Sam Elliott is Sam Elliott as Sam Elliott in “The Hero,” a sentimental and sporadically effective celebration of the veteran character actor. Director and co-writer Brett Haley is clearly aware that this dude is iconic, placing Elliott front and center for a rare leading role. But while it’s a pleasure to luxuriate in the silver-haired 72-year-old’s distinctively handsome features and deeply resonant voice, there’s not much to the character he plays or the story that surrounds him. My RogerEbert.com review.
“Vincent N Roxxy” is a nasty little piece of B-movie trash that lacks both the verve to grab you as a guilty pleasure and the artistry to be taken seriously as a dramatic thriller. It wastes talented actors who usually have a welcome presence on screen — Emile Hirsch, Zoe Kravitz, Emory Cohen and Zoey Deutch — in barely-there, go-nowhere roles. And it takes place in a thoroughly unpleasant slab of small-town Louisiana populated by idiot lowlifes whose primary characteristics are chain smoking and bad tattoos. My one-star RogerEbert.com review.
“Berlin Syndrome” will make you question any wanderlust-inspired notions you may have of traveling alone to a foreign country on a quest for self-discovery. Australian director Cate Shortland creates a dreamlike sense of place within a nightmare scenario with this taut and strongly acted thriller. And Teresa Palmer works wonders in what is often a solitary and wordless role. My RogerEbert.com review.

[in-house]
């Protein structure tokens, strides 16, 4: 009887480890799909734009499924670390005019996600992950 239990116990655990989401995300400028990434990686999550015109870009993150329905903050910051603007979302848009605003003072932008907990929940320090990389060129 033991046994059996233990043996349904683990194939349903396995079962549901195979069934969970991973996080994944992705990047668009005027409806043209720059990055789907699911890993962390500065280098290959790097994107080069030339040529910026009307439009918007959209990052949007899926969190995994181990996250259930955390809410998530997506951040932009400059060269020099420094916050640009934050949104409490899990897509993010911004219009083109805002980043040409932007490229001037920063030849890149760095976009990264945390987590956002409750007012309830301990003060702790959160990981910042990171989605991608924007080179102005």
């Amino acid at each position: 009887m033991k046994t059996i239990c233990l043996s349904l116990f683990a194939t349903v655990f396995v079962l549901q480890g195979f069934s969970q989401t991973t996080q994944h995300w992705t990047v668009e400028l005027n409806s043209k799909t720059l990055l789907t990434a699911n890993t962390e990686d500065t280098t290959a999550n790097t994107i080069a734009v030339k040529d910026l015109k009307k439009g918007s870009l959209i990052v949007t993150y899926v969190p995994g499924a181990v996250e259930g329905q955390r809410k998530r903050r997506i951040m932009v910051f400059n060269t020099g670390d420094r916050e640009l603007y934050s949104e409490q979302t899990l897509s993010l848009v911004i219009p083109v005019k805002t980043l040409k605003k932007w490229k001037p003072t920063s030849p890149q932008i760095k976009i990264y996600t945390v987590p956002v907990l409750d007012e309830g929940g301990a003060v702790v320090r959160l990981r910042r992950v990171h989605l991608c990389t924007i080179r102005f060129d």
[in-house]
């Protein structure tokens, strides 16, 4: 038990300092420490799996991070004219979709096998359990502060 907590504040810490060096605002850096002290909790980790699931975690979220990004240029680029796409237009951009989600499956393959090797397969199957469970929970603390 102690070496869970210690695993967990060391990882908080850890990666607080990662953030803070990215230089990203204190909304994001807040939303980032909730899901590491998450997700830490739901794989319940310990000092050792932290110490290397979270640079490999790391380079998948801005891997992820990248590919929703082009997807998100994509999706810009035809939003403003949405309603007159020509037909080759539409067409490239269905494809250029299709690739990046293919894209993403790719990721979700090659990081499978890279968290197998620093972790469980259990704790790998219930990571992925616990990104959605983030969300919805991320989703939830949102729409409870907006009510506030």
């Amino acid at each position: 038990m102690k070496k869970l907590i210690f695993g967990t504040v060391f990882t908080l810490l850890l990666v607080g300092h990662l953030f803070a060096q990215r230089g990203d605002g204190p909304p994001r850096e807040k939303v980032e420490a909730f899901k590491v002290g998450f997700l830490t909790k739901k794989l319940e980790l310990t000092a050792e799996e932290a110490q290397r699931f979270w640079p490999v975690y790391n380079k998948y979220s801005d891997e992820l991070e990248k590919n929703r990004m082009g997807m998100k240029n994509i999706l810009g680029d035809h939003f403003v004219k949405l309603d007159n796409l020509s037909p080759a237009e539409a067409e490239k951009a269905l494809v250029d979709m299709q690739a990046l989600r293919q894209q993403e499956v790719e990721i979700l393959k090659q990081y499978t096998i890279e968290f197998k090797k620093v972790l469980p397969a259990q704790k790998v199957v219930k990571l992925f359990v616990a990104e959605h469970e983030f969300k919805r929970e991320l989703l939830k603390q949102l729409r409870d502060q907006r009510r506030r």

You’ll never know how good the first three “Diary of a Wimpy Kid” movies were until you’re forced to see the fourth one. And I say this as someone who has seen all the movies — and read all the books — with my 7-year-old son. We’re both fans of the series. But this shrill reboot with an all-new cast never comes close to capturing author Jeff Kinney’s combination of humor and insight. My one-star RogerEbert.com review.
What a lovely surprise “Lowriders” is. It tells an age-old story of intergenerational conflict, but strong performances from a well-chosen cast and a vivid sense of place make it feel fresh. Set within the mythical Mexican-American car culture of East L.A., “Lowriders” is richly, culturally specific, yet its themes of regret and reconciliation, ambition and competition, love and loss are so universal, it’s easy to imagine the film having well-deserved crossover appeal. My RogerEbert.com review.